He was not in a hospice as he had planned. Though he had applied, there was no space available in hospice, and as his health deteriorated he was admitted to a hospital. His palliative physician in the hospital was very sensitive and checked on his wishes at every decision point to make sure that he understood the effects of his choices.
I can still see the doctor in my memory, practically kneeling at his bedside in order to be close to him and to communicate better. When he decided to refuse intravenous liquids and nourishment she was there with him to point out the implications of this choice and make sure he knew the result of this decision.
He had a peaceful death that was marred only by the fact that he had contracted MRSA in the hospital and so we all had wear gloves and gowns to see him in his last days.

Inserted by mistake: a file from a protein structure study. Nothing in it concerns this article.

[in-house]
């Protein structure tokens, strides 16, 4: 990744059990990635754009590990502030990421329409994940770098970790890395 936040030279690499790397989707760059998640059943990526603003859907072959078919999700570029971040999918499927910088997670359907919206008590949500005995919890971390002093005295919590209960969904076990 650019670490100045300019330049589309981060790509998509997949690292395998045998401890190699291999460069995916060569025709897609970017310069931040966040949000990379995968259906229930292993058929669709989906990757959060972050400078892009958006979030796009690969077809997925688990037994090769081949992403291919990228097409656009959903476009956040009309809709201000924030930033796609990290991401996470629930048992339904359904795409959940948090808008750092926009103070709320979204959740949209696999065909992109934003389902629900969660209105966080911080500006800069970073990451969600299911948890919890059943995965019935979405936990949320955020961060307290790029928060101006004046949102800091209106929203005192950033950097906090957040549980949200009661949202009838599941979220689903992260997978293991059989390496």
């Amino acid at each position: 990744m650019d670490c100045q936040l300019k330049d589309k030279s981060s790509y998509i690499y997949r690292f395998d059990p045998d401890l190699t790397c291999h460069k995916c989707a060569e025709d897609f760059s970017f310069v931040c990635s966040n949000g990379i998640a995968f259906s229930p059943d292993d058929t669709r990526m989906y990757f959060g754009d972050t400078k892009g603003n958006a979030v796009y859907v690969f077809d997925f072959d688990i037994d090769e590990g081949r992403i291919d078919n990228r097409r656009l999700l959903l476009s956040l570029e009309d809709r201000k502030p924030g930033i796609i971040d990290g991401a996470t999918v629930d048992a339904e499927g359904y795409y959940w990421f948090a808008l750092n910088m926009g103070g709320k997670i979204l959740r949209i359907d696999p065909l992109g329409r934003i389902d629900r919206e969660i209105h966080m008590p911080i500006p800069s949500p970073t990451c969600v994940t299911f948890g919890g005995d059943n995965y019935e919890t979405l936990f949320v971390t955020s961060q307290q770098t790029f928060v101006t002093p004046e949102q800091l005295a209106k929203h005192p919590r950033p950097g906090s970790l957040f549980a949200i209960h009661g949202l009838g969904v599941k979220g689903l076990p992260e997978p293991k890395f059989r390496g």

We were relieved that he was able to make his own decisions even at the end. It meant a lot to him to be in control in dying as he had been through his whole life.
Based on my reading recently he had a "good death" because he was in control, comfortable, had trust in his care providers and his beliefs and values were honoured. He knew that the time had come and did not feel there was anything to gain in prolonging his lifespan.
This link is to an article titled How Doctors Die. It is obvious that more knowledge of healthcare has a huge impact on the choices you make. I had never before thought seriously about my own wishes but this article helped me to start thinking.